The future of making music: Design and engineering

(Image credit: The picture of this awesome green electric-guitar is courtsey RKS Design, Inc.)

The record industry has seen quite a few changes over the past decade. Musicians are now composing, recording, mixing and selling their own music. They use social media and web presence to build a fan following. They design their own cover art. What’s the next step? They will make their own instruments.
Of course it doesn’t stop there. Music fans are designing and making better ways to listen to music. From speakers to headphones to the study of how our ears receive and process sound–the future of music has never sounded so sweet.
But what will that future look like? And sound like? Check out our free articles and educational content below: Get inspired and learn how you can start (re)making a world of music.

Articles to read

Engineering Music

Read about the design projects created in collaboration between the music ensemble, Third Coast Percussion, and students and faculty at the University of Notre Dame’s College of Engineering. 



Wild Sound: Exploring new musical frontiers through engineering and DIY electronics

Learn about the full-length concert program in collaboration with the engineers at Notre Dame.

The Future of Sound

Nashville, 1965. Musical wunderkind Stephen Ambrose, 13, created an in-ear hearing device out of putty, glue, and radio parts to secretly listen to the rock music his father, a classically trained musician, forbade. Ambrose went on to invent the in-ear monitoring technology that would become today’s earbuds.

But the use of earbuds has been linked to hearing loss. So now Ambrose and Asius Technologies are leading another revolution in sound. Read the full story >> 


Asius earbud design: Image courtsey of Asius Technologies, LLC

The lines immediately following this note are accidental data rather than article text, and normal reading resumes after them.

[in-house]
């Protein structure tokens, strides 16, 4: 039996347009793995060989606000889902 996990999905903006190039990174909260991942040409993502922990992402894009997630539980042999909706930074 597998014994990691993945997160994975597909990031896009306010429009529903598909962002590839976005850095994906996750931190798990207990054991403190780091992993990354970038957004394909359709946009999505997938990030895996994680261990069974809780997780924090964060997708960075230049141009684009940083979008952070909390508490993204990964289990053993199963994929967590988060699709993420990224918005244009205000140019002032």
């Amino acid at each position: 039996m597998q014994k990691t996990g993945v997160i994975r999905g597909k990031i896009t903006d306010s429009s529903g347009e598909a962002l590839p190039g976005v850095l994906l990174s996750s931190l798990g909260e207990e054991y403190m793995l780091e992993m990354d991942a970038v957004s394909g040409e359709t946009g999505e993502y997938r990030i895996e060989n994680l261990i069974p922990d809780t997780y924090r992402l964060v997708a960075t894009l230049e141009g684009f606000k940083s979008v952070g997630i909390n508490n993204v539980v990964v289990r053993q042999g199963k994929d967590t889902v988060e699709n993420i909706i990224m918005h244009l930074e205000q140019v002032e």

Courses to take and projects to make

Design Academy is proud to support its members from "inspired to hired." Membership is free, and once you've signed up, you can enjoy our free educational content, including hours worth of self-paced, online course instruction.

If your more of a hobbyist, you may enjoy the electric guitar projects found on our sister website, Instructables (suggested projects listed below).

But if you're already enrolled in an educational program that's focused product design, or if you're looking to retrain for a new career in product design, you may find the Form & Ergonomics course the most helpful place to begin. If you're interested in seeing other projects and courses, let us know.

Form and Ergonomics

This course introduces you to the importance and impact of product form and ergonomics which is central to the professional practice of product and industrial design. Focusing on manufacturing for mass-production and ergonomics in design, this course explores the impact of design decisions on the mass manufacture of a new modular on-ear headphone product (pictured here).

Using Fusion 360 as the 3D CAD/CAM tool to model, test, and visualize new headphone components, you will be able to quickly generate a range of new headphone concept designs for mass manufacture. 

This project helps you create a visual landscape where performers can shine. 


This group of projects created by educators and musicians interested in exploring the territory where STEM meets the arts and design. 

Build an electric guitar

Go through a step by step process of designing and building a custom electric guitar.  


A guitar created in Fusion 360, by Łukasz Podolski: See more on this portfolio page

Guitar design sharing resource

Download guitar part models from Making+Music: a design sharing resource for musical instrument designers in the Fusion 360 Community Gallery.

A guitar tuner created in Fusion 360, by Jeremy Carter